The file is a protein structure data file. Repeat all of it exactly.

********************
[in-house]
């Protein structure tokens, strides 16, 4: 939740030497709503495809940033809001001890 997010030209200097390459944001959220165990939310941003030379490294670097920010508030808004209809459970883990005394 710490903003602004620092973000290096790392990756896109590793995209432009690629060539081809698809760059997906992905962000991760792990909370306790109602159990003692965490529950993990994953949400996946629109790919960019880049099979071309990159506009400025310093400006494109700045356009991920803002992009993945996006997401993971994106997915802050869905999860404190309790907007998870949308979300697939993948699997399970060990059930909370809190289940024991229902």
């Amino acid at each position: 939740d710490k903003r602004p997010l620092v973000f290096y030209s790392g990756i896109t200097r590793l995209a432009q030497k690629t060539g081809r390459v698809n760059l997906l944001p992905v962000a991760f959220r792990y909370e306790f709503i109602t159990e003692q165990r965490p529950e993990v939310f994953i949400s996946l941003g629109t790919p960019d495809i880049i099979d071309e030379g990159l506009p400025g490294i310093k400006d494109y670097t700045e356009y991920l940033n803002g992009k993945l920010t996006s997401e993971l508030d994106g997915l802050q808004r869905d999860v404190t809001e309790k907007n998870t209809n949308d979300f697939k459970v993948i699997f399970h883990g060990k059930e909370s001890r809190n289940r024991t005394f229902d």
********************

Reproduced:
[in-house]
């Protein structure tokens, strides 16, 4: 939740030497709503495809940033809001001890 997010030209200097390459944001959220165990939310941003030379490294670097920010508030808004209809459970883990005394 710490903003602004620092973000290096790392990756896109590793995209432009690629060539081809698809760059997906992905962000991760792990909370306790109602159990003692965490529950993990994953949400996946629109790919960019880049099979071309990159506009400025310093400006494109700045356009991920803002992009993945996006997401993971994106997915802050869905999860404190309790907007998870949308979300697939993948699997399970060990059930909370809190289940024991229902």
């Amino acid at each position: 939740d710490k903003r602004p997010l620092v973000f290096y030209s790392g990756i896109t200097r590793l995209a432009q030497k690629t060539g081809r390459v698809n760059l997906l944001p992905v962000a991760f959220r792990y909370e306790f709503i109602t159990e003692q165990r965490p529950e993990v939310f994953i949400s996946l941003g629109t790919p960019d495809i880049i099979d071309e030379g990159l506009p400025g490294i310093k400006d494109y670097t700045e356009y991920l940033n803002g992009k993945l920010t996006s997401e993971l508030d994106g997915l802050q808004r869905d999860v404190t809001e309790k907007n998870t209809n949308d979300f697939k459970v993948i699997f399970h883990g060990k059930e909370s001890r809190n289940r024991t005394f229902d």